Once again a scam has spread rapidly across Facebook, claiming to link to a shocking video.
On this occasion, the video claims to be gruesome footage of 18 people killed in a roller coaster accident at Universal Studios in Florida.
Here is a typical message, as has been seen widely on the social network:
(Shocking Video Footage) 18 Dead in shocking roller coaster accident.
Other versions of the scam read:
16 people are confirmed deαd in a roller coaster αccident that occurred at Universal Studios in Florida. Currently there are 8 listed in cгitical coпditioп at an Orlando Hospital.
Facebook users are being duped into clicking on the link of what appears to be a breaking news story because they see the message being posted on their friends' Facebook newsfeeds. But, of course, it's not their friends who are posting the message - but a rogue application which has gained access to their profiles.
Here's what happens if you are tricked into clicking on one of the links, believing that you are about to see the video of what appears to be a horrific accident.
Firstly, a rogue application requests permission to access your profile in order to scoop up information about you and your friends.
In this particular example the app claims to be called "FOXS NEWS(Version 1.2)", in a clear (albeit ungrammatical) attempt to deceive users into believing that it is somehow connected to a well-known media outlet.
The people behind the app assert, at this point, that they have no intention of posting any messages on your Facebook profile.
However, that promise doesn't last very long - as the very next thing they do is ask permission to share messages from your Facebook account.
Don't forget - if you grant an app permission like that, it will be able to post messages in your name, possibly tricking your online friends into clicking on links or believing that you have sanctioned the posting.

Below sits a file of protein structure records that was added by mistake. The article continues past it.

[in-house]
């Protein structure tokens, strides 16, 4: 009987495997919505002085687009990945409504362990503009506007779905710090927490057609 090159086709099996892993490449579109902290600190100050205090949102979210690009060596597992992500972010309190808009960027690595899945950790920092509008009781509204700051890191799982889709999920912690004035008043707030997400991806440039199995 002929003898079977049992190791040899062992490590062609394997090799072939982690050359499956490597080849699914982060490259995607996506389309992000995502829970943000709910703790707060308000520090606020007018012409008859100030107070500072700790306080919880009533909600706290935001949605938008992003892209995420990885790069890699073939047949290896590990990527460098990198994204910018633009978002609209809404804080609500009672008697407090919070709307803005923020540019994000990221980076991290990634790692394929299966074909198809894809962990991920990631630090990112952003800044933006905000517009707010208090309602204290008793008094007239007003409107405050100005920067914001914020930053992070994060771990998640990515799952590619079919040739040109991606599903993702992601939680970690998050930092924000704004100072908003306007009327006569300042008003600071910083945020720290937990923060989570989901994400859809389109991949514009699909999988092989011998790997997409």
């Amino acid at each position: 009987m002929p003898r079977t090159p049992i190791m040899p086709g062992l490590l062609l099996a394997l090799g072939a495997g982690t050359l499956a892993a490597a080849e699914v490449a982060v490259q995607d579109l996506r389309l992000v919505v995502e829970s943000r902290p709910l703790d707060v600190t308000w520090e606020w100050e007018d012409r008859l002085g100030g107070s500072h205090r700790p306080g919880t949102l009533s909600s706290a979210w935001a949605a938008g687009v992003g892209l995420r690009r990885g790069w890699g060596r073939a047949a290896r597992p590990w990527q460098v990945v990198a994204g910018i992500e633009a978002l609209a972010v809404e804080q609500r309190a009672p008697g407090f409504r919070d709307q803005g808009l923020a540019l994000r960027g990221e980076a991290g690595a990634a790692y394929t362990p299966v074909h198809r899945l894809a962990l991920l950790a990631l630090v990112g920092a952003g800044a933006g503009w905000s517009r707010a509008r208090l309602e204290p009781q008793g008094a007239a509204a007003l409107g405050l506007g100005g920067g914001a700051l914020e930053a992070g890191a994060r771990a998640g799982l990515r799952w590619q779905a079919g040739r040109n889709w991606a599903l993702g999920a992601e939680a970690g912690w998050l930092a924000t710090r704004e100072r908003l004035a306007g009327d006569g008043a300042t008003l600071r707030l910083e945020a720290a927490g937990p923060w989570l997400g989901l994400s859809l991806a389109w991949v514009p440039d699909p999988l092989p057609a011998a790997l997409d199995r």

Which means that although you might be taken to a webpage which appears as if it might keep its promise of showing you a shocking video...
... a link has already been secretly shared on your Facebook profile in the background.
In this way, scam messages can spread very quickly and help drive traffic to websites on behalf of fraudsters.
Typically money is earnt through affiliate schemes, tricking users into completing online surveys or signing up for premium rate mobile phone services in the belief that they might win a prize.
Clearly you don't want your Facebook friends to be scammed in this way, and should be careful about what you click on when using Facebook.
If you did make the mistake of falling for this particular scam, you need to revoke the app's access to your profile so it cannot spread any more messages under your name.
Go to the Applications tab on your Facebook settings, and remove any apps which you don't want to have access to your account by pressing the "X".
You will also have the option to remove any dodgy posts the app has made in the past to your profile:
As Facebook notes, it is possible that the third-party behind the app still have access to some of your personal data. Facebook's suggestion? That you get in contact with the app developer.
Sorry about that. :(
If you are on Facebook, and want to be kept updated with news about security and privacy risks, and tips on how to protect yourself online, join the Graham Cluley Security News Facebook page.